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Hofmeister Series for Metal-Cation-RNA Interactions: The Interplay of Binding Affinity and Exchange Kinetics

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Cruz-León,  Sergio
Emmy Noether Research Group, Department of Theoretical Biophysics, Max Planck Institute of Biophysics, Max Planck Society;

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Schwierz,  Nadine       
Emmy Noether Research Group, Department of Theoretical Biophysics, Max Planck Institute of Biophysics, Max Planck Society;

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Citation

Cruz-León, S., & Schwierz, N. (2020). Hofmeister Series for Metal-Cation-RNA Interactions: The Interplay of Binding Affinity and Exchange Kinetics. Langmuir, 36(21), 5979-5989. doi:10.1021/acs.langmuir.0c00851.


Cite as: https://hdl.handle.net/21.11116/0000-0006-6DDD-8
Abstract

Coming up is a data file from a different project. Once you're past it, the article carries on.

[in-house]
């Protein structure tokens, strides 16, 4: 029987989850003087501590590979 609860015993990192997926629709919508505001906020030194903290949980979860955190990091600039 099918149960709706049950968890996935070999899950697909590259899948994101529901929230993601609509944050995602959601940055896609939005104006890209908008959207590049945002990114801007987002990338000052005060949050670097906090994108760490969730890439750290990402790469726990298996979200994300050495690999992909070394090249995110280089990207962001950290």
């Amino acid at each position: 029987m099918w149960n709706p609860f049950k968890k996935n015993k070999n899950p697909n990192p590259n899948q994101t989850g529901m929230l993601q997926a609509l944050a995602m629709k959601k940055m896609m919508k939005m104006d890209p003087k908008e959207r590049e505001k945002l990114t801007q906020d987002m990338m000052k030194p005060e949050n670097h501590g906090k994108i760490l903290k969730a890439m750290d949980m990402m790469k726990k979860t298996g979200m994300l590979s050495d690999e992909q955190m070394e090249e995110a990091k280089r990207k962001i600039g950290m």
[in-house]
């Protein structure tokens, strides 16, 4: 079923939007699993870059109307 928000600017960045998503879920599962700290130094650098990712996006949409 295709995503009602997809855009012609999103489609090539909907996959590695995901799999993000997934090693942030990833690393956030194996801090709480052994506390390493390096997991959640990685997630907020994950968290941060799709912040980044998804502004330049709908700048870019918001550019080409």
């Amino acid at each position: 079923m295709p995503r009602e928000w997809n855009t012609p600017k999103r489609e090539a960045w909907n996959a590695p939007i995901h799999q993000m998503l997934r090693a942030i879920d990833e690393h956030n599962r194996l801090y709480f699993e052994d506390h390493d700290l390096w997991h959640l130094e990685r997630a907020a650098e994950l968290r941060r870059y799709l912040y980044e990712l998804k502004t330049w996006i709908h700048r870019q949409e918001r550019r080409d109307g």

A large variety of physicochemical properties involving RNA depends on the type of metal cation present in solution. In order to gain microscopic insight into the origin of these ion specific effects, we apply molecular dynamics simulations to describe the interactions of metal cations and RNA. For the three most common ion binding sites on RNA, we calculate the binding affinities and exchange rates of eight different mono- and divalent metal cations. Our results reveal that binding sites involving phosphate groups preferentially bind metal cations with high charge density (such as Mg2+) in inner-sphere conformations while binding sites involving N7 or O6 atoms preferentially bind cations with low charge density (such as K+). The binding affinity therefore follows a direct Hofmeister series at the backbone but is reversed at the nucleobases leading to a high selectivity of ion binding sites on RNA. In addition, the exchange rates for cation binding cover almost 5 orders of magnitude, leading to a vastly different time scale for the lifetimes of contact pairs. Taken together, the site-specific binding affinities and the specific lifetime of contact pairs provide the microscopic explanation of ion specific effects observed in a wide variety of macroscopic RNA properties. Finally, combining the results from atomistic simulations with extended Poisson-Boltzmann theory allows us to predict the distribution of metal cations around double-stranded RNA at finite concentrations and to reproduce the results of ion counting experiments with good accuracy.